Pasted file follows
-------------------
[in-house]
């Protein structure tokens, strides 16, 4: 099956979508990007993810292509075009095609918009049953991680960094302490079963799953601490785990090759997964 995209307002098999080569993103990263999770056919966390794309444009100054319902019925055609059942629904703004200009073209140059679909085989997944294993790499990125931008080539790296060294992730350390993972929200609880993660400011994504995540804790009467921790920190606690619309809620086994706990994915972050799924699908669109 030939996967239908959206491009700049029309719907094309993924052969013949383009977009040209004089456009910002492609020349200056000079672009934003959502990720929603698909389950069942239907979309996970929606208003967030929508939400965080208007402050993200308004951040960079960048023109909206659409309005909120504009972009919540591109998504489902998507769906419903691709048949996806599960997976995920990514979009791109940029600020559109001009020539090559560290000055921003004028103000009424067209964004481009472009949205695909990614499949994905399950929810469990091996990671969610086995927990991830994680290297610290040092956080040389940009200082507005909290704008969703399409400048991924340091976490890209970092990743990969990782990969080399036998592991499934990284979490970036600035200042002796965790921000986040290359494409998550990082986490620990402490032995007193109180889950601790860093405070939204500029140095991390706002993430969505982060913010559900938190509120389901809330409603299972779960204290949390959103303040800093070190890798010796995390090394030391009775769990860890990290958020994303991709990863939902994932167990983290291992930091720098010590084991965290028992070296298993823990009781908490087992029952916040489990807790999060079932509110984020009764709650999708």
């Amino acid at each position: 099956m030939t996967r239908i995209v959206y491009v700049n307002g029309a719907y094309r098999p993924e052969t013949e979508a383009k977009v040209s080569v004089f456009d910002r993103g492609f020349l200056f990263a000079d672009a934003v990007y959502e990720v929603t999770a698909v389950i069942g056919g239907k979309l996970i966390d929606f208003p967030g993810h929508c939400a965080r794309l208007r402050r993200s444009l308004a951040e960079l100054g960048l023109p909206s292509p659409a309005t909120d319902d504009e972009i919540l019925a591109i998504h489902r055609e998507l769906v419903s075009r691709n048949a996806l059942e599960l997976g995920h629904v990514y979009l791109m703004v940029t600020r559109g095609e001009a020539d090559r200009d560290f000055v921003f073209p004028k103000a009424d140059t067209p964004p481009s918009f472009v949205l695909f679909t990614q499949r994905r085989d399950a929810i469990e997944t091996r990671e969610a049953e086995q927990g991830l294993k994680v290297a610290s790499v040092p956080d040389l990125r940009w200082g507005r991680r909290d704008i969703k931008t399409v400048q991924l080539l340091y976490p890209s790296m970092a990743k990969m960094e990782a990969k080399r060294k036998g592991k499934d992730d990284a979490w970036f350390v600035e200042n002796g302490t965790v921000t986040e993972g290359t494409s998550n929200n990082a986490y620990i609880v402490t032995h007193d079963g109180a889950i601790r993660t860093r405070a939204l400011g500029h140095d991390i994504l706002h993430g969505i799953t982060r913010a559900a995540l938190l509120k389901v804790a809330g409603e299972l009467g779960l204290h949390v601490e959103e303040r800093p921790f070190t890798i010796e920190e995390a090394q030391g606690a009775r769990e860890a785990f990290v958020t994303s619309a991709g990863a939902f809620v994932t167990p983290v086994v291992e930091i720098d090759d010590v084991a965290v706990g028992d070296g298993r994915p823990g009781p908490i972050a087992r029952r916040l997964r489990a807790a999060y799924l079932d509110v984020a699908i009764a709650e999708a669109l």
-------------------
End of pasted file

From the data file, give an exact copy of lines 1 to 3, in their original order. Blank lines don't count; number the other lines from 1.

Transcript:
[in-house]
């Protein structure tokens, strides 16, 4: 099956979508990007993810292509075009095609918009049953991680960094302490079963799953601490785990090759997964 995209307002098999080569993103990263999770056919966390794309444009100054319902019925055609059942629904703004200009073209140059679909085989997944294993790499990125931008080539790296060294992730350390993972929200609880993660400011994504995540804790009467921790920190606690619309809620086994706990994915972050799924699908669109 030939996967239908959206491009700049029309719907094309993924052969013949383009977009040209004089456009910002492609020349200056000079672009934003959502990720929603698909389950069942239907979309996970929606208003967030929508939400965080208007402050993200308004951040960079960048023109909206659409309005909120504009972009919540591109998504489902998507769906419903691709048949996806599960997976995920990514979009791109940029600020559109001009020539090559560290000055921003004028103000009424067209964004481009472009949205695909990614499949994905399950929810469990091996990671969610086995927990991830994680290297610290040092956080040389940009200082507005909290704008969703399409400048991924340091976490890209970092990743990969990782990969080399036998592991499934990284979490970036600035200042002796965790921000986040290359494409998550990082986490620990402490032995007193109180889950601790860093405070939204500029140095991390706002993430969505982060913010559900938190509120389901809330409603299972779960204290949390959103303040800093070190890798010796995390090394030391009775769990860890990290958020994303991709990863939902994932167990983290291992930091720098010590084991965290028992070296298993823990009781908490087992029952916040489990807790999060079932509110984020009764709650999708």
């Amino acid at each position: 099956m030939t996967r239908i995209v959206y491009v700049n307002g029309a719907y094309r098999p993924e052969t013949e979508a383009k977009v040209s080569v004089f456009d910002r993103g492609f020349l200056f990263a000079d672009a934003v990007y959502e990720v929603t999770a698909v389950i069942g056919g239907k979309l996970i966390d929606f208003p967030g993810h929508c939400a965080r794309l208007r402050r993200s444009l308004a951040e960079l100054g960048l023109p909206s292509p659409a309005t909120d319902d504009e972009i919540l019925a591109i998504h489902r055609e998507l769906v419903s075009r691709n048949a996806l059942e599960l997976g995920h629904v990514y979009l791109m703004v940029t600020r559109g095609e001009a020539d090559r200009d560290f000055v921003f073209p004028k103000a009424d140059t067209p964004p481009s918009f472009v949205l695909f679909t990614q499949r994905r085989d399950a929810i469990e997944t091996r990671e969610a049953e086995q927990g991830l294993k994680v290297a610290s790499v040092p956080d040389l990125r940009w200082g507005r991680r909290d704008i969703k931008t399409v400048q991924l080539l340091y976490p890209s790296m970092a990743k990969m960094e990782a990969k080399r060294k036998g592991k499934d992730d990284a979490w970036f350390v600035e200042n002796g302490t965790v921000t986040e993972g290359t494409s998550n929200n990082a986490y620990i609880v402490t032995h007193d079963g109180a889950i601790r993660t860093r405070a939204l400011g500029h140095d991390i994504l706002h993430g969505i799953t982060r913010a559900a995540l938190l509120k389901v804790a809330g409603e299972l009467g779960l204290h949390v601490e959103e303040r800093p921790f070190t890798i010796e920190e995390a090394q030391g606690a009775r769990e860890a785990f990290v958020t994303s619309a991709g990863a939902f809620v994932t167990p983290v086994v291992e930091i720098d090759d010590v084991a965290v706990g028992d070296g298993r994915p823990g009781p908490i972050a087992r029952r916040l997964r489990a807790a999060y799924l079932d509110v984020a699908i009764a709650e999708a669109l």